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November 20, 2018

Government owes Kenyans truth on latest KDF tragedy in Somalia

KDF soldiers laying ambush in El Adde. /COURTESY
KDF soldiers laying ambush in El Adde. /COURTESY

The phrase “the fog of war” is often used to explain “the uncertainty in situational awareness experienced by participants in military operations”.

This fog has been ubiquitous ever since the Kenya Defence Forces moved into Somalia in what — depending on your perspective — was either an invasion or an indispensable peace-keeping initiative taken at the request of the Somalia government.

It is especially thick as we learn of yet another tragic attack on the KDF camp at Kulbiyow.

On the one hand (quoting the Star's latest reports): “A spokesman for al Shabaab, which often launches attacks on  African troops fighting with the AU's Amisom force, said its fighters killed at least 57 Kenyans at the base in the southern town of Kulbiyow, near the border."

And on the other (quoting the same report): “That is false,” Kenyan military spokesman Lt Col Paul Njuguna told Reuters, without disclosing casualty figures. “The operation is ongoing."

In the early days of KDF’s presence in Somalia — presented as a series of unbroken victories by our valiant men in uniform — most Kenyans were not particularly interested in developments across our border. And the few who were could take comfort in reports by TV journalists embedded with KDF troops. These showed images very consistent with what the KDF spokesmen had told us: that our forces were sweeping all that lay before them, and restoring peace and security to the long-suffering people of Somalia.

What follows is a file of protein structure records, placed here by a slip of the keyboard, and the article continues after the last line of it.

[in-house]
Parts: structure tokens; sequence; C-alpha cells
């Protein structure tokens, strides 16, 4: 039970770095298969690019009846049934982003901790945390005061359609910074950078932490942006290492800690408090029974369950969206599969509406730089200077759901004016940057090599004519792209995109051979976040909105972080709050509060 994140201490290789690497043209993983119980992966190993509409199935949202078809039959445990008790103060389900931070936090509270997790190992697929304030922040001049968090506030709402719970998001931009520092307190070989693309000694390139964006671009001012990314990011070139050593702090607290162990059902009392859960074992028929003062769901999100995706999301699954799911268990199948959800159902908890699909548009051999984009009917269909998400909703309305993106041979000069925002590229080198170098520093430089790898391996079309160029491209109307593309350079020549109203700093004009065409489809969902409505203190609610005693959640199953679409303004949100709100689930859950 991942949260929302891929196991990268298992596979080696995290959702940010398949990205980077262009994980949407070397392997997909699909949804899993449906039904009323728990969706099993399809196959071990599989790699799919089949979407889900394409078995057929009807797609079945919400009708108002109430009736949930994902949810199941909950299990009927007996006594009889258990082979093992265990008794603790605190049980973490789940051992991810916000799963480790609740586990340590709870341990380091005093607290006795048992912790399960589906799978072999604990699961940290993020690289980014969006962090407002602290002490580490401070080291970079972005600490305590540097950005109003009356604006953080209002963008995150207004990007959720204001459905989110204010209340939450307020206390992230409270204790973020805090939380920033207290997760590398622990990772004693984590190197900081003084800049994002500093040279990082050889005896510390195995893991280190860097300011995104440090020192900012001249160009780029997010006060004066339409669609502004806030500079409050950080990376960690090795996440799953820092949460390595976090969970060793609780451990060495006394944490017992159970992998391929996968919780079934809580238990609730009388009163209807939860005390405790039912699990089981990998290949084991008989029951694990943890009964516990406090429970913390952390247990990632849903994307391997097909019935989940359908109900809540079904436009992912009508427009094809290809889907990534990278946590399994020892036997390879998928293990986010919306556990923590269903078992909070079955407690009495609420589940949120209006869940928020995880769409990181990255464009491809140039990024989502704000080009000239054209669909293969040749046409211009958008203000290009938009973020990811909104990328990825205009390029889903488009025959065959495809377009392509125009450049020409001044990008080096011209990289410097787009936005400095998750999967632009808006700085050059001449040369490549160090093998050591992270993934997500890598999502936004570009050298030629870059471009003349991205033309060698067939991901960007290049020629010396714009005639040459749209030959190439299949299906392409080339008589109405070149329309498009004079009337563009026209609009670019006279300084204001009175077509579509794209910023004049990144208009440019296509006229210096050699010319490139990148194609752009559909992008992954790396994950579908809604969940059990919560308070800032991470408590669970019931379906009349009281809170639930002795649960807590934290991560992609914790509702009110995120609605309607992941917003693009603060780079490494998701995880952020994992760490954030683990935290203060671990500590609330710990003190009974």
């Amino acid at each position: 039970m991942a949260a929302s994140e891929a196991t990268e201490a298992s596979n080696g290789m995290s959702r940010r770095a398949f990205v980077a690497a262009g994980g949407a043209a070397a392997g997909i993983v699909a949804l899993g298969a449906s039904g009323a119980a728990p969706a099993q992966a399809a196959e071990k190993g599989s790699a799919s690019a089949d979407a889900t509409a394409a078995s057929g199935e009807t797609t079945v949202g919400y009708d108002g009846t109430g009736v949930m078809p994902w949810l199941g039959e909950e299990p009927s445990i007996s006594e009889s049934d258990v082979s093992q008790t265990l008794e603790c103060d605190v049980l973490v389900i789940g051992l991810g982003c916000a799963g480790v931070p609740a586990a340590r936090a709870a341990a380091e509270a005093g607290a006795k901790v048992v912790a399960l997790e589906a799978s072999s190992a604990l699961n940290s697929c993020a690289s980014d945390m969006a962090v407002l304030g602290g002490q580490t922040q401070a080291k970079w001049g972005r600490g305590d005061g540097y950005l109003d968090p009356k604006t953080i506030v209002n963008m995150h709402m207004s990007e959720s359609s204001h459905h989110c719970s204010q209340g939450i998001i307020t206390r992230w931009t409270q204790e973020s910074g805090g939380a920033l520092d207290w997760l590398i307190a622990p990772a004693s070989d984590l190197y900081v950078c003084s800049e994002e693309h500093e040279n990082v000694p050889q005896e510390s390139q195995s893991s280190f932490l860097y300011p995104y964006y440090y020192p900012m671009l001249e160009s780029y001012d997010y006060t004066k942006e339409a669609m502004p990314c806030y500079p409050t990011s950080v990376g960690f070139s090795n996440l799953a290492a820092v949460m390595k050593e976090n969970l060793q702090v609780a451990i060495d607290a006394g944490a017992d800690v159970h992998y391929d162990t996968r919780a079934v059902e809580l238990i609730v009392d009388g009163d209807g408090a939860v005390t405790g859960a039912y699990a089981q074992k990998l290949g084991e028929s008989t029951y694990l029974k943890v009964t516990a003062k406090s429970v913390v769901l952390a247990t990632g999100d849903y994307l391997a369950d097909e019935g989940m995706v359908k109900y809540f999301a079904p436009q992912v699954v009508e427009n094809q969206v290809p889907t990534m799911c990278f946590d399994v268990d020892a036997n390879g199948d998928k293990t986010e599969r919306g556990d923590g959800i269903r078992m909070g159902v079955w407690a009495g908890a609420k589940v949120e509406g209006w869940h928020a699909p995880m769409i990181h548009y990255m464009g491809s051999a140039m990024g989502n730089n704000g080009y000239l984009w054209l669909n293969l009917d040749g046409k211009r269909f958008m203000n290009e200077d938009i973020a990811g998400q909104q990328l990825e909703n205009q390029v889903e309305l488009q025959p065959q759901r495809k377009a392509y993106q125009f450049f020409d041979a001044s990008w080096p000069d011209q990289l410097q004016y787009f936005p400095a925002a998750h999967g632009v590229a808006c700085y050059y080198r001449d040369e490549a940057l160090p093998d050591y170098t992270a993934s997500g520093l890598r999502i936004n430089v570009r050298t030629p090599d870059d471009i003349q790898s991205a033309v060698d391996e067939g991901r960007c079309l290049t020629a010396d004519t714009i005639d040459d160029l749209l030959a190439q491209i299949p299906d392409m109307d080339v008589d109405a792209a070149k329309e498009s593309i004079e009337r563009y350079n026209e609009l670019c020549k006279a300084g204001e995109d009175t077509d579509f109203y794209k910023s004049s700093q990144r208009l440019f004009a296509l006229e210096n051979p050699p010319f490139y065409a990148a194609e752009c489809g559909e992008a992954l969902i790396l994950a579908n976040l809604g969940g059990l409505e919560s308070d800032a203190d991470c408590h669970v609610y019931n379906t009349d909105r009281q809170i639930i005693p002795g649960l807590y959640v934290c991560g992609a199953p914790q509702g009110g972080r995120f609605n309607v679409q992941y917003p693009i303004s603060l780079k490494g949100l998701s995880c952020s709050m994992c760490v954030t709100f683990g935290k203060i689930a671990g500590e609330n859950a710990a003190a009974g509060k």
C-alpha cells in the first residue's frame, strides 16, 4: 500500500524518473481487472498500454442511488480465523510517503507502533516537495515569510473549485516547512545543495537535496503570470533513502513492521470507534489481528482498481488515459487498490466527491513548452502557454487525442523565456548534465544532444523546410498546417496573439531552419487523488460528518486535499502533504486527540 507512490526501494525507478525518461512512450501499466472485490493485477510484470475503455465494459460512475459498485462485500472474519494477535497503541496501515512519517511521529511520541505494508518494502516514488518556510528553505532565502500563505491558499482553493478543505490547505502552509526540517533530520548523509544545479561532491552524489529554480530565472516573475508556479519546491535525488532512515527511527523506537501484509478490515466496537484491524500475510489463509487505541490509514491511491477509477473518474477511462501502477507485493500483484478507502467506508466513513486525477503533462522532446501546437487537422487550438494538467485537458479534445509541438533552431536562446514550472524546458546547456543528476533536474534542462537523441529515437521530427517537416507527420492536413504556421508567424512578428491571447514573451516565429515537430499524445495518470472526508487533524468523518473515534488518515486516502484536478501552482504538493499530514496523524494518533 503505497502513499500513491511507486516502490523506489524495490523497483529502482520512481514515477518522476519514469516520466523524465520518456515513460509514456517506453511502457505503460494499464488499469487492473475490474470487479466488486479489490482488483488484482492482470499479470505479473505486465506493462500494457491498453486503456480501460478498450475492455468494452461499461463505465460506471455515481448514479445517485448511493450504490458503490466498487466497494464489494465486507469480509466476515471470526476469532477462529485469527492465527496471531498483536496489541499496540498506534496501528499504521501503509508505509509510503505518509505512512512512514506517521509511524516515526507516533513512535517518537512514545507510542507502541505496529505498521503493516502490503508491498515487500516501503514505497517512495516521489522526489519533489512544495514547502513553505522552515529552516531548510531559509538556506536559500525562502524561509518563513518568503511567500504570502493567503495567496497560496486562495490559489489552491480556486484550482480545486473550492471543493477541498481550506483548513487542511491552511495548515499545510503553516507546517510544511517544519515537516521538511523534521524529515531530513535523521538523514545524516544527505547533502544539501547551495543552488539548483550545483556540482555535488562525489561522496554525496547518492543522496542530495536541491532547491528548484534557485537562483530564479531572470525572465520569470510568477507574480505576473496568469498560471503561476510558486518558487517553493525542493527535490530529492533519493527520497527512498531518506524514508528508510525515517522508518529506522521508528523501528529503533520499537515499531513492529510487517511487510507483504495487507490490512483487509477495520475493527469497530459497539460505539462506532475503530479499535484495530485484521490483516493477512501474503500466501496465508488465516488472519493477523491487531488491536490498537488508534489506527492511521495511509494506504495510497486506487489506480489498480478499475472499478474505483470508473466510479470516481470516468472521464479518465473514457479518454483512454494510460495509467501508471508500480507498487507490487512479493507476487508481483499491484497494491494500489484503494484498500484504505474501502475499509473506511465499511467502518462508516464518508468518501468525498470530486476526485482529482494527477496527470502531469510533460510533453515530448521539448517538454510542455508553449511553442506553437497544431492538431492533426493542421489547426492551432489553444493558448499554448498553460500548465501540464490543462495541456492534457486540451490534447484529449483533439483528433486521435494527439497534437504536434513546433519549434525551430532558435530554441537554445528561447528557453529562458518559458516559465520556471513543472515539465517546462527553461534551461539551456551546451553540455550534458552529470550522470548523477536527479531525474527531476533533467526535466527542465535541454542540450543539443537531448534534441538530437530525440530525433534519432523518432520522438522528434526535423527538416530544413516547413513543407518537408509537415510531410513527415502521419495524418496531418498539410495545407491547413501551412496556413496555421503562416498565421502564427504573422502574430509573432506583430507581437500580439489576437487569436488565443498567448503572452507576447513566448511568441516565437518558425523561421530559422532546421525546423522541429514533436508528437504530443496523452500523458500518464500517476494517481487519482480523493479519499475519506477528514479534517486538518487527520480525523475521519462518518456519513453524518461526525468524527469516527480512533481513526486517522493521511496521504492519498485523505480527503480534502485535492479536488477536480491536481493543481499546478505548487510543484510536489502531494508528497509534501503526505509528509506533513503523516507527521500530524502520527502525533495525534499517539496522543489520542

All that changed with al Shabaab's devastating attack on the KDF camp at El Adde on January 15 last year. Thereafter, it was impossible to conceal that although much may have gone to plan, still many of our soldiers were being slaughtered needlessly by suicide squads.

It is in this context we must view Friday's assault in Kulbiyow.

There can be little doubt this is another disaster. But whether another epic disaster like El Adde, or something on a far smaller (if equally tragic) scale, remains to be seen.

Quite possibly the public will never be told the truth.

Some Kenyan families even now await details of what happened to their loved ones and often sole breadwinners, at El Adde.

For more than a year, the government has refused to disclose what we know to be a staggering death and casualty toll.

And thus far, KDF has shown little appetite for dispelling the fog shrouding the latest tragic military misadventure in Somalia.

 

 

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